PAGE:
BMW i8 Coupe running costs
Any car costing six figures is pricey, but dig a little deeper and you’ll find the BMW i8 does actually offer value for money in many areas.
Firstly, the combination of that petrol engine and hybrid system wasn’t cheap to develop, so given the i8’s price tag is comparable with other sports cars that offer this level of performance and exclusivity – not to mention the clever and advanced carbon fibre construction – the BMW is actually relatively fairly priced. Besides, there are basically no direct rivals.
However, despite the i8’s eco credentials, a high price means the car doesn’t qualify for a government grant, so there’s no financial incentive – although if you’ve got more than £100,000 to spend on a car such as this, you might not need it.
The i8 comes with a 30-litre fuel tank as standard, which BMW claims will give you a total cruising range of 273 miles. Go for the optional 42-litre fuel tank and this cruising range increases to 373 miles – factor in the 23 miles of zero-emissions electric running thanks to the battery pack and electric motor and a 400-mile-plus claimed range is impressive.
Of course, if you explore the i8’s remarkable performance then expect this to decrease dramatically, but based on current petrol prices an annual fuel cost (12,000 miles) of around £1,500 based on our real-world economy figures is good – especially when you realise a conventional sports car would easily double that.
Keep the i8 topped up by charging it at home and/or at work and this will drop further, as most average journeys won’t exceed the car’s total electric range. The petrol engine is there to add flexibility and eradicate range anxiety.
As mentioned above, the i8 also falls into the lowest company-car tax (BiK) band of 13%. Higher-rate taxpayers will have to contribute £5,859 per year. Again, this is much less than for a comparable Porsche 911 or similar.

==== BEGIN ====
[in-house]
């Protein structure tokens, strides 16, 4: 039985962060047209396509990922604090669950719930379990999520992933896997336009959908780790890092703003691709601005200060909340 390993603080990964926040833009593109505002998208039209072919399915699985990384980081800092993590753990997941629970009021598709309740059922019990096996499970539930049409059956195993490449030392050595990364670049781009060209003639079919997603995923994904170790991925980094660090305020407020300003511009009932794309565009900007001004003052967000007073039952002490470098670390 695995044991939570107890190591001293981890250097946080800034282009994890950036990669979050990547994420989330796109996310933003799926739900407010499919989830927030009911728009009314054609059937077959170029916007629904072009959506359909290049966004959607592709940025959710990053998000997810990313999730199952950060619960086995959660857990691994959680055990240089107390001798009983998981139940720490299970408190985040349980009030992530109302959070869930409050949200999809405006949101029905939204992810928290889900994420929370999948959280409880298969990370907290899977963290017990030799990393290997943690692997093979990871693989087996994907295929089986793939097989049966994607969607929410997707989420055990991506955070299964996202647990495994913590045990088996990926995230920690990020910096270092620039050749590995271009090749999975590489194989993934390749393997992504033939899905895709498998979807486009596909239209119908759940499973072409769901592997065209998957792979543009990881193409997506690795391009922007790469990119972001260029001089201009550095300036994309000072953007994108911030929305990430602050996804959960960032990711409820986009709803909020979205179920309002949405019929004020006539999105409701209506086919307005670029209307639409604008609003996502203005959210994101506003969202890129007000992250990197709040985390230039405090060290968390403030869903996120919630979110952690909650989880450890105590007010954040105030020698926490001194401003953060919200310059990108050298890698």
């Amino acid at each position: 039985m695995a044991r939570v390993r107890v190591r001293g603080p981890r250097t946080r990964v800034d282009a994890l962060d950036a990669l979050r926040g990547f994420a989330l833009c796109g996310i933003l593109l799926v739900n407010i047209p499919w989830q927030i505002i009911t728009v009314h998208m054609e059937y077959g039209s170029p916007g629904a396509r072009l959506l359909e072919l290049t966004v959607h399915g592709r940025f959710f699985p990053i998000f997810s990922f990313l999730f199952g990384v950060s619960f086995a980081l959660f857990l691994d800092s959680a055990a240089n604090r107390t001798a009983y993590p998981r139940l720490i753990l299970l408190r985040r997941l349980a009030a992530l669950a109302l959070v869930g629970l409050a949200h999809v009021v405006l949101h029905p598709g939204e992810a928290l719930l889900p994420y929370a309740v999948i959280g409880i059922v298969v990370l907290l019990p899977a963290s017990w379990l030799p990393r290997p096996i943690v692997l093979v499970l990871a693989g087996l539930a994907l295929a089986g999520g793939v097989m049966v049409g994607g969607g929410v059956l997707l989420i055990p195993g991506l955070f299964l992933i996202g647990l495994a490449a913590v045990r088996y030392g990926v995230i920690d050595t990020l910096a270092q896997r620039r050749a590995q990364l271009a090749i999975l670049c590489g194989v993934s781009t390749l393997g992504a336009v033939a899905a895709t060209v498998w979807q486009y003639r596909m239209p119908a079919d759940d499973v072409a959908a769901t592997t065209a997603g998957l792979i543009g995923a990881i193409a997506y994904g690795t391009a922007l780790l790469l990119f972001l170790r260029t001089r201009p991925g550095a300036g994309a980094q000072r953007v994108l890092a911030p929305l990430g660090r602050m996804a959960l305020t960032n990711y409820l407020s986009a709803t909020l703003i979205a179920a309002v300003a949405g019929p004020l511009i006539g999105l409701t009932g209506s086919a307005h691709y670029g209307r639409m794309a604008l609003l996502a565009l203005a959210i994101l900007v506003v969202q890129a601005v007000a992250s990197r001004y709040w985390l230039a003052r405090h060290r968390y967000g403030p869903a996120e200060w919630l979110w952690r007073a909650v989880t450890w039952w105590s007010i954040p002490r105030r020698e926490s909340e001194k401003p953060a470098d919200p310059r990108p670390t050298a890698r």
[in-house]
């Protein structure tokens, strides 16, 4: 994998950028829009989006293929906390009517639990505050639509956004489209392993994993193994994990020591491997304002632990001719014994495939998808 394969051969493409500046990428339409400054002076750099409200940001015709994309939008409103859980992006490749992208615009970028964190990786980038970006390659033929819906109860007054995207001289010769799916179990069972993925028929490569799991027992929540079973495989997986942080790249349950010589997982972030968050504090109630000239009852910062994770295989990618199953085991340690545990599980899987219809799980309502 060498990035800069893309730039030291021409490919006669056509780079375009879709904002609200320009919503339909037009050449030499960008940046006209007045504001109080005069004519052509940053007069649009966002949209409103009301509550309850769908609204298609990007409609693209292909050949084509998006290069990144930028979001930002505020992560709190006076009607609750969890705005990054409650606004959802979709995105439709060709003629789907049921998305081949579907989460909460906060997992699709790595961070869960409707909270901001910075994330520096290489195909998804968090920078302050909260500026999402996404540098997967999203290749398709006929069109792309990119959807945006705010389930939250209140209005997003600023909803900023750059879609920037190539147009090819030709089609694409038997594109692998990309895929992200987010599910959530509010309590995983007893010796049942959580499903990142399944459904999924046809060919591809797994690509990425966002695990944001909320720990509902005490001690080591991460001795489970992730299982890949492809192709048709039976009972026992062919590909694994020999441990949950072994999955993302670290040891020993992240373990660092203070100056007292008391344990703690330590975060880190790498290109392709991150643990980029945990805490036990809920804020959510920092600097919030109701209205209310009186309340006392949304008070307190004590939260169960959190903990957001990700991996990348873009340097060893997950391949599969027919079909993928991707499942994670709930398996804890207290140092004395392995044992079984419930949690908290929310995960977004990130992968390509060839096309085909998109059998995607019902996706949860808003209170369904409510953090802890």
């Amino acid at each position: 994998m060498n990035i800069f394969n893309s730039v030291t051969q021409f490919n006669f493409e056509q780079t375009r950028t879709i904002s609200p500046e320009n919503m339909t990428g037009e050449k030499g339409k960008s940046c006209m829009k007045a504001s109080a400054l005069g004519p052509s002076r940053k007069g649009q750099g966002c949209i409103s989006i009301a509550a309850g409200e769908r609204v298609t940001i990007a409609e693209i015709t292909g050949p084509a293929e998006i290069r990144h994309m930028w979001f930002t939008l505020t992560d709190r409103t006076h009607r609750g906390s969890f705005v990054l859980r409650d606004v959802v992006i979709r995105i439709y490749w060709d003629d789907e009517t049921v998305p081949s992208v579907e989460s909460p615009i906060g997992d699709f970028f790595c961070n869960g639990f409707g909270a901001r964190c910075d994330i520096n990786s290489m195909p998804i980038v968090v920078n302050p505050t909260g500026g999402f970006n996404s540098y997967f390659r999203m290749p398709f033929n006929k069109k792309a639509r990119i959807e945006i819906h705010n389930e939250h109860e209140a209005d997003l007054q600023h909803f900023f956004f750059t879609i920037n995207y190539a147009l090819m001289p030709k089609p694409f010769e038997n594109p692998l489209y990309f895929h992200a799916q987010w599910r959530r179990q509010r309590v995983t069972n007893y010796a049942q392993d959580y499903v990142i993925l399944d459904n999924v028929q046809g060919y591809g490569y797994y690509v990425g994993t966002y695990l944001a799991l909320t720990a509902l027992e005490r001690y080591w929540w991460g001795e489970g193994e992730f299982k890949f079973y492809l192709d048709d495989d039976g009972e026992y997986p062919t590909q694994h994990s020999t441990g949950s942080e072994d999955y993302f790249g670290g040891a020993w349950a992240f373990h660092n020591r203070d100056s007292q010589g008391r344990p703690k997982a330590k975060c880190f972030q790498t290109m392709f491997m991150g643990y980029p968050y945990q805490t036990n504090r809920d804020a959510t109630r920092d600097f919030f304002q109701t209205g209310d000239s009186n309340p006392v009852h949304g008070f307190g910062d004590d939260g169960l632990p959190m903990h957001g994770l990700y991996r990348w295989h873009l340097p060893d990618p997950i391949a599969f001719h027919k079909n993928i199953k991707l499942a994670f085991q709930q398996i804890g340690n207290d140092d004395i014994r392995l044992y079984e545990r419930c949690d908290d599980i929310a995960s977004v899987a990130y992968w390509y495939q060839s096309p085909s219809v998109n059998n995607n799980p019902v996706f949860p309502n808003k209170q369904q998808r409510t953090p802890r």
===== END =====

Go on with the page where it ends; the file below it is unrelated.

BMW i8 Coupe insurance group
Due to its high purchase price and advanced technology, it’s no surprise that the BMW i8 falls into the top insurance group, band 50. However, this is no worse than similar petrol or diesel-powered conventional performance and luxury cars.
Of course, premiums will depend on your circumstances, but to give an indication of what a middle-aged driver with a clean licence should expect to pay, budget for around £1,850.
As we’ve seen above, the i8’s warranty package is comprehensive, so you won’t be left high and dry if anything should go wrong with the advanced powertrain – not that we would expect this to happen, obviously.
We’ve not heard any horror stories about the i8’s powertrain since the car was launched four years ago, so you can expect this to be a reliable package.
BMW has 153 dealers across the UK, so you shouldn’t find yourself needing to travel too far when the i8 needs a service.
BMW offers its Service Inclusive package as standard on the i8. This includes servicing for three years/36,000 miles, based on 12,000-mile per year service intervals.
This means your car will have a BMW main dealer service history.
As the BMW i8 is a hybrid, you get a slightly reduced road-tax rate compared to a conventional petrol or diesel-engined car. However, as it costs more than £40,000, it also attracts the VED surcharge, so you’ll pay a total of £440 a year in road tax up to and including the car's sixth year on the road.
It’s no surprise that a car as pricey as this will depreciate relatively rapidly, despite its almost future-proof powertrain.
Our experts predict that the i8 will retain 47.5% of its value after three years or 36,000 miles, which means it’ll depreciate by £59,208 over that period. As a result the BMW will be worth £53,527 – but this may matter less if you’re considering buying on PCP finance or a lease deal. BMW has some attractive offers on at the moment.